My best teacher

30th September 2005 at 01:00
I grew up in a rural part of Wiltshire and went to Grittleton House school.

It was a small school in a tiny village, with fewer than 300 pupils, going from infants through junior to senior, and I was there from around five until I was 15.

There were plenty of teachers who were pretty cool, but the one I remember as totally amazing was Megan Mills. She taught me right the way through my time there. Looking back, I find it astonishing that one teacher can take you for so many different subjects, and do them all with enthusiasm, knowledge and skill. She taught me the rudiments of maths and English grammar, she read stories and inspired us about books and she made art lessons creative and interesting. And then, on top of all that, she took the boys for football, too. She really knew the game and she used to go and watch West Ham every weekend.

Megan was an indomitable character. She seemed to be able to do anything and to turn her hand to everything - a born teacher. She could be strict when she needed to be, but you could have fun with her, too. If it was a nice summer's day, she'd take you out to the playground for the last English period of the day, rather than sitting in a stuffy classroom. I don't think I appreciated what she did for us at the time. You never do.

But now I think back, she was unbelievable.

Secretly, I had a really good time at school, although if you'd asked me then, I never would have admitted it. Megan Mills - yes, she was cool. I saw her about six months ago and I'm not sure if she's still teaching, but she's still a very cool lady.

And when I say she did everything, I'm not exaggerating. She used to play piano in assembly and she took us for music as well. She taught us singing and got us playing recorders. Then she'd play piano at the school concerts and she made me sing at them, even though in those days I desperately didn't want to do it. I hated it; the enjoyment of performing came much later. In fact, oddly enough, I didn't do a lot of music at school at all.

I was in school plays and a few musicals, but I couldn't say it was central to my school life. There were people doing serious school music lessons and coming back with their certificates and showing them off. But that wasn't me.

I started getting into rock music and jazz around 14, and I became that nerdy kid who's not only got all the contemporary stuff but has all the Jimi Hendrix back catalogue and weird jazz such as Miles Davis, too. But music was something I did outside school. It was my rebellion. I had piano lessons when I was young but gave them up very quickly. I consider myself a self-taught musician. If you're going to find a passion for music you have to discover it for yourself, not be told to love it. Telling kids that if they give it up they'll regret it when they're older is the best way to drive them away.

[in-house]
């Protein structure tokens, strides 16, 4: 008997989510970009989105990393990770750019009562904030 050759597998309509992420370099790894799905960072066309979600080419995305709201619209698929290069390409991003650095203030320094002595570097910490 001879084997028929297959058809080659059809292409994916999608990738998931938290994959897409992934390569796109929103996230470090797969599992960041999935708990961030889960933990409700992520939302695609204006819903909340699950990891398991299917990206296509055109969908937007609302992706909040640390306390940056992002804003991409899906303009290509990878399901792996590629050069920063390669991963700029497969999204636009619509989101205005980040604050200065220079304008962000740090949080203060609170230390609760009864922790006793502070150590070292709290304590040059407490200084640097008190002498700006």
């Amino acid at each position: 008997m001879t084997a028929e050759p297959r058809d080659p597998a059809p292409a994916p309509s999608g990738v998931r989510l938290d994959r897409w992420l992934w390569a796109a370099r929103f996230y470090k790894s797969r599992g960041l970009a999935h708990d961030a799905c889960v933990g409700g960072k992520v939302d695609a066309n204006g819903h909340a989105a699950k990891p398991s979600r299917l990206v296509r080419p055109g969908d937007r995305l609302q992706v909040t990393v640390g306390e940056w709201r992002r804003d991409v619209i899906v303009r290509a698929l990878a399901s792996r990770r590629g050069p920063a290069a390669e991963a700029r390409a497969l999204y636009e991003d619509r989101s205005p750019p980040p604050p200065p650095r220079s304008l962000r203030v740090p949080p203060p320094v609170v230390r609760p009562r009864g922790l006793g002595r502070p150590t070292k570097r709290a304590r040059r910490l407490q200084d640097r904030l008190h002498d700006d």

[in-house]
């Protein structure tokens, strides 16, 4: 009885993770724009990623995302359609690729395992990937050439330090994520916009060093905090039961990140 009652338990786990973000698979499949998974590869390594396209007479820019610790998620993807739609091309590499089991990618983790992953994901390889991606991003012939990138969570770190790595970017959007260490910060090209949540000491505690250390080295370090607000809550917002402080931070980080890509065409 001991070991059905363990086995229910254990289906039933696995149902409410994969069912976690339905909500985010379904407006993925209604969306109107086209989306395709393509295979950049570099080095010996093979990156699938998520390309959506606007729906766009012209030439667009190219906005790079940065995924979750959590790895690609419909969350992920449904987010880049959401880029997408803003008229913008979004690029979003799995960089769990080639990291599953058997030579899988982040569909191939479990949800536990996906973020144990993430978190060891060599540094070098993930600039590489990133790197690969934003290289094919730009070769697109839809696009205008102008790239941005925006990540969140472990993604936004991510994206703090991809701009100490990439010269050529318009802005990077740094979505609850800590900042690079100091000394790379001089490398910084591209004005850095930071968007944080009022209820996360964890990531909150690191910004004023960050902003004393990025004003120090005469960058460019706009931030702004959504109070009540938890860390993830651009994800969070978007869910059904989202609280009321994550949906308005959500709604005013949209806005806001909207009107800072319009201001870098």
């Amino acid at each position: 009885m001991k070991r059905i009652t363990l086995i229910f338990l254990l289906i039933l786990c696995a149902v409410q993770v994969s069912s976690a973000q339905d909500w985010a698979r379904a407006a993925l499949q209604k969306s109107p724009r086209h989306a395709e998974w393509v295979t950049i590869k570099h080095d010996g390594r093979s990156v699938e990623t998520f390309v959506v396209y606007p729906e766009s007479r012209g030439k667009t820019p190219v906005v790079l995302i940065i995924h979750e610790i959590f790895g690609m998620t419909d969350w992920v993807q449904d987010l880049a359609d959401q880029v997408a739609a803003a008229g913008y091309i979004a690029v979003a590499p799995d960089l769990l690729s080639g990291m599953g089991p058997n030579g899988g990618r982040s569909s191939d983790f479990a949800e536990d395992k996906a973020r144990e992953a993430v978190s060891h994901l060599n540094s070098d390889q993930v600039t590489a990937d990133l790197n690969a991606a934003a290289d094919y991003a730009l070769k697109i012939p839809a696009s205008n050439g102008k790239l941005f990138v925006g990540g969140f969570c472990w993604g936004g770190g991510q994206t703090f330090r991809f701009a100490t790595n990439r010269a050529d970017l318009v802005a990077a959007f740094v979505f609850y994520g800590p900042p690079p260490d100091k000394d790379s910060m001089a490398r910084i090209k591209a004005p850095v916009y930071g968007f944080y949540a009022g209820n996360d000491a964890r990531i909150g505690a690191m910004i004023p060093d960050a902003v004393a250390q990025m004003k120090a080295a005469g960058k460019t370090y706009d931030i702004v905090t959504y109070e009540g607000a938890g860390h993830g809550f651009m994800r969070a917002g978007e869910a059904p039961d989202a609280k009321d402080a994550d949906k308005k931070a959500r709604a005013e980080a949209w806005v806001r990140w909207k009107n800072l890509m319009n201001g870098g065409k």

In music education, I think it's enthusiasm that's important. It has to be inspiring and you have to touch the imagination. Getting most schoolkids into Mozart and Bach is going to be hard, so you have to inspire them with music they want to listen to and might want to copy and play. That's how I got into music. It wasn't through a teacher telling me how a fugue is constructed, and I still don't know.

Now I've got involved with the Royal Albert Hall and their music education programme and I'm doing a schools matinee performance for them in November.

I feel lucky that my music can reach different kinds of audiences, both old and young. I'm not pompous or fashion conscious so I don't care if it's not a very cool thing to do a schools performance. I just thought "let's get lots of schoolkids down and sing and play for them and it'll be great".

Musician Jamie Cullum was talking to Nigel Williamson


1979 Born in Essex

1984-95 Grittleton House school, Wiltshire

1996-97 Sheldon comprehensive, Chippenham

1999-2001 Attends Reading University and sings and plays with the Berkshire Jazz Orchestra as well as doing solo gigs

2002 Records album Pointless Nostalgic which he releases independently

2003 UniversalVerve releases major label debut album, Twentysomething. It sells a million and he becomes the biggest-selling British jazz artist in history

September 2005 Releases Catching Tales. Free copies sent to head girls of 430 UK schools. November 15 Concert for secondary schools at Royal Albert Hall. See

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